Der Spiegel has been covering the recent arrests throughout Europe, including this week’s arrests of key Al Qaeda media reps in Austria. In a September 11th report on “Operation Alberich,” that resulted in recent arrests of a cell planning to attack American targets in Germany, Simone Kaiser describes the suspect’s methods of radicalization, training, and operational security, and the equally complex and sensitive methods Germany security forces used to keep track of them:
Early in the evening of Dec. 31, 2006, a car containing several passengers drove silently past the Hutier Barracks in Lamboy...The BfV's observation team later noted that the car drove back and forth in front of the barracks several times…
The presumed scouting expedition raised red flags with German intelligence. On Jan. 6, police officers in the state of Hesse searched “Abdullah” Gelowicz's [considered the plot mastermind –- MSJ] apartment in an effort to unearth the Islamists' true plans. Gelowicz lived in an unassuming, white, six-unit apartment on the outskirts of Ulm. White shades blocked the view through the windows of Gelowicz's ground-floor apartment.
Where was he radicalized? Germany, his home, and Saudi Arabia. Where was he (and the other cell members) trained? Pakistan.
Gelowicz must have begun losing interest in his studies, even though he was almost finished with the industrial engineering program. He passed his last examination in corporate management in the 2003/2004 winter semester with a mediocre grade, and then took a leave of absence for 18 months…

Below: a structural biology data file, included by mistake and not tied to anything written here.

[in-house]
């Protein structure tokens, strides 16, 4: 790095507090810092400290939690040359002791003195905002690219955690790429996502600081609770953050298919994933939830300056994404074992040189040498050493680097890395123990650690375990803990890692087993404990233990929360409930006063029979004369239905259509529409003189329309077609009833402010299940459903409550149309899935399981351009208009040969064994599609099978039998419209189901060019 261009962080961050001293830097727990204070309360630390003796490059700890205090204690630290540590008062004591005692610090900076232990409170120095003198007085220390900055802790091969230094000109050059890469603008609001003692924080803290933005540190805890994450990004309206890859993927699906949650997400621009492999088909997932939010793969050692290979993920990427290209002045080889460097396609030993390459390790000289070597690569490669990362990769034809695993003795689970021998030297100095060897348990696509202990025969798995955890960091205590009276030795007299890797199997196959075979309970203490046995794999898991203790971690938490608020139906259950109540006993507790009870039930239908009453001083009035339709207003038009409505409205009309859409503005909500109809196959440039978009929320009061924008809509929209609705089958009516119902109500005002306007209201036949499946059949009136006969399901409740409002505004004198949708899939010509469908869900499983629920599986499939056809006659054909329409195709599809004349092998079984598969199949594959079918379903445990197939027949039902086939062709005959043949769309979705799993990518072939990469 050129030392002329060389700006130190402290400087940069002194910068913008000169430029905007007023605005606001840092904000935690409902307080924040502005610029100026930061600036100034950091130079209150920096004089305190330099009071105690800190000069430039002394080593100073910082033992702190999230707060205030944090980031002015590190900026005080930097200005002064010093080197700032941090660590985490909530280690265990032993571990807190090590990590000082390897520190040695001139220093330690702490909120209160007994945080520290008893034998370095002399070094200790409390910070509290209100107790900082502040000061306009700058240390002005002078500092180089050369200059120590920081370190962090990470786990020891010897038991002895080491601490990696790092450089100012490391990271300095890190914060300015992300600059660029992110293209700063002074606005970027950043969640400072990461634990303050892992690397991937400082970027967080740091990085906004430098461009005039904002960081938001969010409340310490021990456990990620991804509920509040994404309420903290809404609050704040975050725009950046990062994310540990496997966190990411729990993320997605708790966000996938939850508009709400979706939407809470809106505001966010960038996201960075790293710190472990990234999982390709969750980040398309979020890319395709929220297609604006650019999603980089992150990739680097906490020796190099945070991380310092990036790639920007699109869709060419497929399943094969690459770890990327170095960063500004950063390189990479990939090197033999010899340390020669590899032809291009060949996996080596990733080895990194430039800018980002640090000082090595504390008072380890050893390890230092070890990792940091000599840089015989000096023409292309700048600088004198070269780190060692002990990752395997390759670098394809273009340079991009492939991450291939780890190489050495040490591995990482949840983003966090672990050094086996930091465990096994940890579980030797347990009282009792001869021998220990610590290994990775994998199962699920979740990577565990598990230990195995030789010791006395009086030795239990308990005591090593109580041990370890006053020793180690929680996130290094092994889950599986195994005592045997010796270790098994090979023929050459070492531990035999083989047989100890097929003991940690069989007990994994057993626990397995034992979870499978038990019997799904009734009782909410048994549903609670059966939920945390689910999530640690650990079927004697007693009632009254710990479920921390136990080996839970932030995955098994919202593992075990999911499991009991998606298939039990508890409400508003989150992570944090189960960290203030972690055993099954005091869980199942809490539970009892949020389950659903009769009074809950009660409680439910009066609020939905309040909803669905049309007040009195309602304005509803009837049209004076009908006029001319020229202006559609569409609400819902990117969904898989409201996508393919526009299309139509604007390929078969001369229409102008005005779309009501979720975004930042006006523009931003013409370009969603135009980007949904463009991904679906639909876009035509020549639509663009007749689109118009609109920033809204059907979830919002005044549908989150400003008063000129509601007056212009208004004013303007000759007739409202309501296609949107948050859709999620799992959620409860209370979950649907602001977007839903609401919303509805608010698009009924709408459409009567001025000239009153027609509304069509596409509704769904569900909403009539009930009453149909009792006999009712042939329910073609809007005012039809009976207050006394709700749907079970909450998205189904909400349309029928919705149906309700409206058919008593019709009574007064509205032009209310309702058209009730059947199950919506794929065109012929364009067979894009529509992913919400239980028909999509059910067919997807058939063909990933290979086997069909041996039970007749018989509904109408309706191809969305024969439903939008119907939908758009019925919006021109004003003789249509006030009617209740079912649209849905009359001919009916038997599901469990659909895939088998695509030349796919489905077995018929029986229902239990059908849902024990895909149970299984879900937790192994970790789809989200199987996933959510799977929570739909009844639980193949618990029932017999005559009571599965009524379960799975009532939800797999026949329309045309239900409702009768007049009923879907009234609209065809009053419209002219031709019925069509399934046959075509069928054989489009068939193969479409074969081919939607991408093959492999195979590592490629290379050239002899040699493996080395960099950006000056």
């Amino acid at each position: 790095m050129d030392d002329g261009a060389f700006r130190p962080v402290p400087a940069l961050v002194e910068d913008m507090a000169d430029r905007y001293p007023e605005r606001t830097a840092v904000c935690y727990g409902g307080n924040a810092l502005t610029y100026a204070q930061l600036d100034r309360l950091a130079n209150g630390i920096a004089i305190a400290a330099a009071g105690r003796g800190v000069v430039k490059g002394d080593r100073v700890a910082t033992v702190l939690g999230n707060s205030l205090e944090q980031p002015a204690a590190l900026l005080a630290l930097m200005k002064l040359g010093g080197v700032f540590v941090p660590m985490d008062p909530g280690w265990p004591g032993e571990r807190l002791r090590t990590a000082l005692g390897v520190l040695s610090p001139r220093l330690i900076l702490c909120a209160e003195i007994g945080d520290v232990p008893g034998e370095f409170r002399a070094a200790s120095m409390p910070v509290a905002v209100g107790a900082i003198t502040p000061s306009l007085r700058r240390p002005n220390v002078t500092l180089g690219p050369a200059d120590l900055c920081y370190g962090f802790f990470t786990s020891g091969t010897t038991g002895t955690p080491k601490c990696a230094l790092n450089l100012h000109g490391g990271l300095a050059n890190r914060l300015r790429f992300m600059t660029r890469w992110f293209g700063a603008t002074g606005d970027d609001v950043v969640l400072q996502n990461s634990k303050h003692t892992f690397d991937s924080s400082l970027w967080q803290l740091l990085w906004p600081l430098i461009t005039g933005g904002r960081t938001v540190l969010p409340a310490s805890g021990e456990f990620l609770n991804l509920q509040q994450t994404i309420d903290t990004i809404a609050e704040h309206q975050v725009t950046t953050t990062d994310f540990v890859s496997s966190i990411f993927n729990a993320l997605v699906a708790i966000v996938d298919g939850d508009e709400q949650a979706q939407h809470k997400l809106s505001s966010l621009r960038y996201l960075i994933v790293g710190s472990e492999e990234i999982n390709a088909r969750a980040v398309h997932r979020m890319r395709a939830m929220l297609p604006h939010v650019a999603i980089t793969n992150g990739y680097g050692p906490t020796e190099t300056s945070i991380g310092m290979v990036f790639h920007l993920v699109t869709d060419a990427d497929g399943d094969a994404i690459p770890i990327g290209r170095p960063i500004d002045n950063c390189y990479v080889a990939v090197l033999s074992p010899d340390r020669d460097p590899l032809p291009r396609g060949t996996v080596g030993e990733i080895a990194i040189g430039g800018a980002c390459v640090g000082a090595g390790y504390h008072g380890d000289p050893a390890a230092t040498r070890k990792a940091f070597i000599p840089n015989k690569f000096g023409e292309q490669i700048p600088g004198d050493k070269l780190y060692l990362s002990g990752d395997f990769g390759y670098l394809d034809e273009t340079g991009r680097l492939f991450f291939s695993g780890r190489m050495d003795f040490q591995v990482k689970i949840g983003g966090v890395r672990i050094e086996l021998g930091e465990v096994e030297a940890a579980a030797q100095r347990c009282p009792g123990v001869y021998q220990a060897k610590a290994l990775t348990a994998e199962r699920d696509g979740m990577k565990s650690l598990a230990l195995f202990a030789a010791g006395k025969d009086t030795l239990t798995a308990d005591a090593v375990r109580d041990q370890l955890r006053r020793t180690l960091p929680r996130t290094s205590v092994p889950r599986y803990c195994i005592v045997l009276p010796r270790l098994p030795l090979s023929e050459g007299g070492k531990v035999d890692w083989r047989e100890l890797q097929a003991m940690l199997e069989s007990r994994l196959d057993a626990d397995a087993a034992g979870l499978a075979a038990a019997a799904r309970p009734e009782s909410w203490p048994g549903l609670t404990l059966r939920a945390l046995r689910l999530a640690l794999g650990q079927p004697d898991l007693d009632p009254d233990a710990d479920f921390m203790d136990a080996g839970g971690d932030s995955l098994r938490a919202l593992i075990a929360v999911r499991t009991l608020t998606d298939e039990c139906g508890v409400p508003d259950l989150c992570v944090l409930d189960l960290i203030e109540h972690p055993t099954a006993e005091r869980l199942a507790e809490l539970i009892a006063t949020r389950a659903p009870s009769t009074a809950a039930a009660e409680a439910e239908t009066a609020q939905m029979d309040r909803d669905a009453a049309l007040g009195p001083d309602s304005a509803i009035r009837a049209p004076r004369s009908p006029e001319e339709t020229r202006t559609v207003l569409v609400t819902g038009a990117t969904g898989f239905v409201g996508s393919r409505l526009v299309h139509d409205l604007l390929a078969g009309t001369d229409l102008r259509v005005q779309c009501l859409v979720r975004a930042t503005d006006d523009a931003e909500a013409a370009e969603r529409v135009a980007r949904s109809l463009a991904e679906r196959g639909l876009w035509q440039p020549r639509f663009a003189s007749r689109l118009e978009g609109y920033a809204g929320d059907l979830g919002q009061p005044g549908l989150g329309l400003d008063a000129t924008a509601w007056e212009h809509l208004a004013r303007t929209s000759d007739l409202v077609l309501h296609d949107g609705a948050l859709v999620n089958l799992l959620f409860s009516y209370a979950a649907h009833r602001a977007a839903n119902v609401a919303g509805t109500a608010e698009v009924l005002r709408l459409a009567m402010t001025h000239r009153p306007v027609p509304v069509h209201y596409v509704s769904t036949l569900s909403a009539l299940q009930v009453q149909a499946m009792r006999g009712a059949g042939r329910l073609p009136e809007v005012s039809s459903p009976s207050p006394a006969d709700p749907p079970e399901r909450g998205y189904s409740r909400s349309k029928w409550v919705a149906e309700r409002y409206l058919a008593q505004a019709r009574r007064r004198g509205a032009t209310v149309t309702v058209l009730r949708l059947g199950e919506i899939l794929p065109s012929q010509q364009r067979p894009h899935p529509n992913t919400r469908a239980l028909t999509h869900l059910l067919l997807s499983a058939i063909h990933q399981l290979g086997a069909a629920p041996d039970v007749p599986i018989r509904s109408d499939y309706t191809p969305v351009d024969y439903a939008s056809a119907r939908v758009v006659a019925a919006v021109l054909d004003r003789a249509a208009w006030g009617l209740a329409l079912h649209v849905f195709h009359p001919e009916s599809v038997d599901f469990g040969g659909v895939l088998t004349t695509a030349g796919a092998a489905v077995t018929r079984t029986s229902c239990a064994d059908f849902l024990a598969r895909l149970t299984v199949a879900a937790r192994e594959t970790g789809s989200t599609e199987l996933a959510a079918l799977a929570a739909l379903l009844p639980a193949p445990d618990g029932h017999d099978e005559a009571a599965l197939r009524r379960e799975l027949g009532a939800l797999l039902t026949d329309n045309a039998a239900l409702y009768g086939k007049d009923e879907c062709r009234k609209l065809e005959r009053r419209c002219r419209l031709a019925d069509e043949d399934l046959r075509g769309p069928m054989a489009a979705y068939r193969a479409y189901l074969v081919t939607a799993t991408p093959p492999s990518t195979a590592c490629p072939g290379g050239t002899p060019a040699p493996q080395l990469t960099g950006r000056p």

The core of the group must have formed during this period. German investigators and prosecutors believe that it was in Saudi Arabia that the men must have begun to acquire their belief in violence, a belief that eventually turned into a scheme to kill as many Westerners as possible.
The report includes this interested note on their online operational security:
While at the Pakistani camp in the spring of 2006, Adem Y. and Gelowicz probably discussed ways to secretly deliver messages from Pakistan to Germany. They used a Yahoo mailbox, but instead of sending messages directly, they would store them in a draft folder through which their fellow Islamists could then access the messages. But it turned out that the method they hit upon had long been known as an al-Qaida ploy. The CIA, NSA and BKA had no trouble monitoring the group's communications. Two men who went by the aliases "Sule" or "Suley" and "Jaf" kept up the contact from the IJU side.
And their methods of collecting the chemicals they needed in order to build the bombs:
The Islamists were searching for hydrogen peroxide, a chemical that is readily available in concentrations of less than 50 percent. One of its uses is as a hair bleaching solution. In one of his earlier forays, Gelowicz attempted to purchase more highly concentrated hydrogen peroxide, but he was unable to provide the chemicals dealer with the required permit. After this failed attempt Gelowicz bought supplies of the chemical at a concentration of 35 percent, which is available without a permit, in rectangular blue canisters.
An IJU manual describes how to enrich commercially available hydrogen peroxide to concentrations of up to 65 or 70 percent by adding starch, which can be derived from flour. "Abdul Malik" and Adem Y. were apparently familiar with the recipe. The authorities noticed that they were buying flour in large quantities.
Read the whole thing…